After moving from his native Paris as a boy, Marc Camille Chaimowicz spent the remainder of his youth in the somewhat less exciting surroundings of English new-town suburbia, before going on to art school. His family’s move, coming as it did in the aftermath of World War II, was felt as a bizarre wrench that continues to inform his work. He now divides his time between London and Dijon. With a deep interest in France’s modernist literary legacy yet equally alive to subtle shifts in the terrain of contemporary pop culture, Chaimowicz has, since the early ’70s, defied straightforward categorization in his pursuit of the beautiful. The sexually ambivalent sensibility that suffuses his environments, installations, and performances seduces the viewer into reflection and reverie. Visually rich and precisely observed, the objects and images he designs, makes, and gathers from elsewhere propose connections, set up oppositions, and trace narratives in a dense play of puzzle, metaphor, and interpretative possibility.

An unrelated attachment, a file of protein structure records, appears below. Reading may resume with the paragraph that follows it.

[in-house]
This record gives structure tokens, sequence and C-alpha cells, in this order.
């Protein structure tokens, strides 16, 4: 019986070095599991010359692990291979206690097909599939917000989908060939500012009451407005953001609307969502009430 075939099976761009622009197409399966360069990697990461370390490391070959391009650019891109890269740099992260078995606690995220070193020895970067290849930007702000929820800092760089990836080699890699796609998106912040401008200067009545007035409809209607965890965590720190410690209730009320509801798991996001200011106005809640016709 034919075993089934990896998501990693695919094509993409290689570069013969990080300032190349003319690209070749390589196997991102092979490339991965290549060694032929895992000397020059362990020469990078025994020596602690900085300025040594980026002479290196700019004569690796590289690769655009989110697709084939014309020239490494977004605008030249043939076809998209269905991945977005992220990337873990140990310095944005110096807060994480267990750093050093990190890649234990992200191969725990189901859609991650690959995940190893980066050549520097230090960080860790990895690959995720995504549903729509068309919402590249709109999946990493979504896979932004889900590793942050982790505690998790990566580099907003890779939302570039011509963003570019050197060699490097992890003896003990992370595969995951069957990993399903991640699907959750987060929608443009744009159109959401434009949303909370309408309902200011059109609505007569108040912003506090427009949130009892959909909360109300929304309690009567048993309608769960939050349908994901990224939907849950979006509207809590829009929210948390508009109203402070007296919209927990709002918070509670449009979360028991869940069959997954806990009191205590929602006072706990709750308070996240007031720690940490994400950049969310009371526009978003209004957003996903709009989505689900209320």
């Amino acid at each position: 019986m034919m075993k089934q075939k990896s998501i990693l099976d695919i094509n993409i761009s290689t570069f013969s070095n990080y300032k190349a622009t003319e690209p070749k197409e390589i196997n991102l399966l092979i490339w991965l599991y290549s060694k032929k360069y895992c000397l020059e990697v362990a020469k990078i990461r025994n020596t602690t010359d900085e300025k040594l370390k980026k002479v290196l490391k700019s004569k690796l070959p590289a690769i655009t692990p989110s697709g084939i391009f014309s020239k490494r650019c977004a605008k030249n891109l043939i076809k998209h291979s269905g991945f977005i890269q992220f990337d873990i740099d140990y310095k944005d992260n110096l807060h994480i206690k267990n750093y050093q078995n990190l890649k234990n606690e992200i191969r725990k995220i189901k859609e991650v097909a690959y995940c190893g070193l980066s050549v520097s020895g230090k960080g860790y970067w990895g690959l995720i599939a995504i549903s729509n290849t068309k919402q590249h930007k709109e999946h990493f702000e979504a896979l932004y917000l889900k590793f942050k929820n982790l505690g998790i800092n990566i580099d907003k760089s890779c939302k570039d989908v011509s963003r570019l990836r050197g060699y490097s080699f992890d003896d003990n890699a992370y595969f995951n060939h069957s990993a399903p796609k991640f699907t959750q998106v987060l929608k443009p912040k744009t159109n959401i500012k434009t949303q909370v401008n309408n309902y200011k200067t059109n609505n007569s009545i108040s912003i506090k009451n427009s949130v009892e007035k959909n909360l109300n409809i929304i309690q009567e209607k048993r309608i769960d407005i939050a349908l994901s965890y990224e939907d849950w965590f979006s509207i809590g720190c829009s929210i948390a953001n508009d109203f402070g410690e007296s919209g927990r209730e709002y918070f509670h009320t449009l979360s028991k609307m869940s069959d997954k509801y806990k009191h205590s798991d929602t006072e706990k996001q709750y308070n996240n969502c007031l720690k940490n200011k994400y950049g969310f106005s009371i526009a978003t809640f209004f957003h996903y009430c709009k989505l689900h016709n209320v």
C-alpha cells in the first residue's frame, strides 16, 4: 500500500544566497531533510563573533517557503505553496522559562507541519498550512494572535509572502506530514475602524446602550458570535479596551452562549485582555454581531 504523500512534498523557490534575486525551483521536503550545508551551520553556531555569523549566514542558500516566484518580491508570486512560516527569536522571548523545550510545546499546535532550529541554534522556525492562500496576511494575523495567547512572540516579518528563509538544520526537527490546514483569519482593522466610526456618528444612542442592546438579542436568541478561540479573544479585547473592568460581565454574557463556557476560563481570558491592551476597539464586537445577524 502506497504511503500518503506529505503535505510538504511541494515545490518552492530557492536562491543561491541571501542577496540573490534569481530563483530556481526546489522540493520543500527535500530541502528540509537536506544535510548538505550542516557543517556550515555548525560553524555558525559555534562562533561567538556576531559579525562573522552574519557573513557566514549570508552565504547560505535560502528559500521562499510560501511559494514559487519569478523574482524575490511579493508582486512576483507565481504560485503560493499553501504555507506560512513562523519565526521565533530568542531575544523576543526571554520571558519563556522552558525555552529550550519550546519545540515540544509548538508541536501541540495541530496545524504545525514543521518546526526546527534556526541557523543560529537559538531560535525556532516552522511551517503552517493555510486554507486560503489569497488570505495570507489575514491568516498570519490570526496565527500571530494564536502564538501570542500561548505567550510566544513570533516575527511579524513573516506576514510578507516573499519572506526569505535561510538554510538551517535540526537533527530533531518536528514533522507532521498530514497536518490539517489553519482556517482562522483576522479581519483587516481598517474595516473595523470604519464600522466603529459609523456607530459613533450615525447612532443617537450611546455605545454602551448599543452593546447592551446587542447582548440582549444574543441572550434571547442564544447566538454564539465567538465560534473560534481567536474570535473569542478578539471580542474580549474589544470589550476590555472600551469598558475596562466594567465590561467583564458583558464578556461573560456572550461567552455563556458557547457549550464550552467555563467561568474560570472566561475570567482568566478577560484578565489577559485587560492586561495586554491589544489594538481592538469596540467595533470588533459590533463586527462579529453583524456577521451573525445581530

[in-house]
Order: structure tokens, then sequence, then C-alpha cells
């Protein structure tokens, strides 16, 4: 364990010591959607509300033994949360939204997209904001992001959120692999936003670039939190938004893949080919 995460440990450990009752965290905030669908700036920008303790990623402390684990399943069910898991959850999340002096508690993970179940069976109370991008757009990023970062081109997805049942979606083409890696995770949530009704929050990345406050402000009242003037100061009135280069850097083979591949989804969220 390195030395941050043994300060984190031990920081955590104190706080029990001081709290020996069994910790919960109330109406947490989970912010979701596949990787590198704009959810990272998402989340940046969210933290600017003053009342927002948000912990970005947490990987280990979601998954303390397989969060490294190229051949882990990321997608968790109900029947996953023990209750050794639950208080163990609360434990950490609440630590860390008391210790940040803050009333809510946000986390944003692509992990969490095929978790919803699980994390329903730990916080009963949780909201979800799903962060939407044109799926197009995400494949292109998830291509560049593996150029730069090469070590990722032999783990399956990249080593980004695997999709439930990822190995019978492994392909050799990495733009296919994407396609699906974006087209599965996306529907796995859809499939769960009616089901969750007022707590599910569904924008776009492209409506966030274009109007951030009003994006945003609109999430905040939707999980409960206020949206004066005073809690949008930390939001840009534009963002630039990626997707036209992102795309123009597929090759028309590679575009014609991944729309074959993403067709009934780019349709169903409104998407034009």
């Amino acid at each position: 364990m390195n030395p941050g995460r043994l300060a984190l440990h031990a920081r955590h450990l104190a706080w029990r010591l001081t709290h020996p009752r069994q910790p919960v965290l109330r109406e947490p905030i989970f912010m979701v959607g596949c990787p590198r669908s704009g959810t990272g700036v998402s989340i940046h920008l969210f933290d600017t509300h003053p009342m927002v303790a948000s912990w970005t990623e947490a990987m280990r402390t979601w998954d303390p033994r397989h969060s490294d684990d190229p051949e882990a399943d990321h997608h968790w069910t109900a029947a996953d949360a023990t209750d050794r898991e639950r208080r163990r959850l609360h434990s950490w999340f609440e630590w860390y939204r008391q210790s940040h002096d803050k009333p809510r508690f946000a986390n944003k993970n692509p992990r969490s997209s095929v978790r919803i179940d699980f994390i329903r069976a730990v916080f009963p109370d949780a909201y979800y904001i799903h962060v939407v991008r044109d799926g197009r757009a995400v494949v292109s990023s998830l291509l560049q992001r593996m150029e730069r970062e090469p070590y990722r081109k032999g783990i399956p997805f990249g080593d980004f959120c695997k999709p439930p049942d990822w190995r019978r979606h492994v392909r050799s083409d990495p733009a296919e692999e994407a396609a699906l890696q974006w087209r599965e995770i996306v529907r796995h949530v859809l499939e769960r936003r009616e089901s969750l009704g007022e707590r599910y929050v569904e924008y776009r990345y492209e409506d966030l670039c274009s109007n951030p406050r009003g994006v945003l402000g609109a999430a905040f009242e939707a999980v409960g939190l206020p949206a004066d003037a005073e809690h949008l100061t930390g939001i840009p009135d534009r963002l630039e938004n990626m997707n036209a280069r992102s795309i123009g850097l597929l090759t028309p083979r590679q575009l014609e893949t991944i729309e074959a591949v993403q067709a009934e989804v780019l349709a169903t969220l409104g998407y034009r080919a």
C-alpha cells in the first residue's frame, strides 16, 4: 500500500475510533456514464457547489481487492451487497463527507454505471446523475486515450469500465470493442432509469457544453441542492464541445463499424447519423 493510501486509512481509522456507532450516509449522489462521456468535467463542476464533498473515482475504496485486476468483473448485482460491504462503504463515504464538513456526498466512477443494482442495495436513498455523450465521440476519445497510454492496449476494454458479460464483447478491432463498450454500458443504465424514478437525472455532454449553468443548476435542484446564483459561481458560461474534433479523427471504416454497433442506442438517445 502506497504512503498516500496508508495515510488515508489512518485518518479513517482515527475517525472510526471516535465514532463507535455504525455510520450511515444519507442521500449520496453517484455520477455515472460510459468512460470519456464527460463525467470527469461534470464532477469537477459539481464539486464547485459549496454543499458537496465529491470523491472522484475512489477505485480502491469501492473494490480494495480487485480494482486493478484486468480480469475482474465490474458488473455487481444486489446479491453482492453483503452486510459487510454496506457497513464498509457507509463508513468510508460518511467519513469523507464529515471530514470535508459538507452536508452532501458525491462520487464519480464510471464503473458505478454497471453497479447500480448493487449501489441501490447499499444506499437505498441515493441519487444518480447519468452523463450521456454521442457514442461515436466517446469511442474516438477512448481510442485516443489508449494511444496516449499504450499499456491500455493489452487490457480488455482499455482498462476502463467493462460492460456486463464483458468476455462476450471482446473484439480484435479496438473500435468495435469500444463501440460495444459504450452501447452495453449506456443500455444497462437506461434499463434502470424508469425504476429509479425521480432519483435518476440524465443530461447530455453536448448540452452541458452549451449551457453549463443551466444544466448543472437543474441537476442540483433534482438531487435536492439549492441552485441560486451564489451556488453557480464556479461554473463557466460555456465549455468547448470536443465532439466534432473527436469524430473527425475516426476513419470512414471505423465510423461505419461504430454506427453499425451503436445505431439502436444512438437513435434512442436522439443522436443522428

As far back as 1976 Chaimowicz paid homage to Jean Cocteau in Fade, performed at London’s ACME Gallery. Complex lighting, a faux-Cocteau backdrop, and disappearing figures referenced the French polymath’s films, particularly Orpheus (1949). In his current project, Jean Cocteau, installed at the Norwich School of Art and Design’s gallery last fall and traveling to Angel Row, Nottingham, in May, Chaimowicz has furnished an imaginary apartment for the poet, filmmaker, and artist, the fortieth anniversary of whose death fell last year. Alongside his own furniture, carpets, ceramics, and sculptural structures, including a double staircase dedicated to the late critic Barbara Reise, Chaimowicz has incorporated period pieces from Breuer and Isokon together with works by Enrico David, Paulina Olowska, Tom of Finland, Cerith Wyn Evans, Warhol, Giacometti, Marie Laurencin, and others, to construct a space that is almost usable yet thoroughly dreamlike.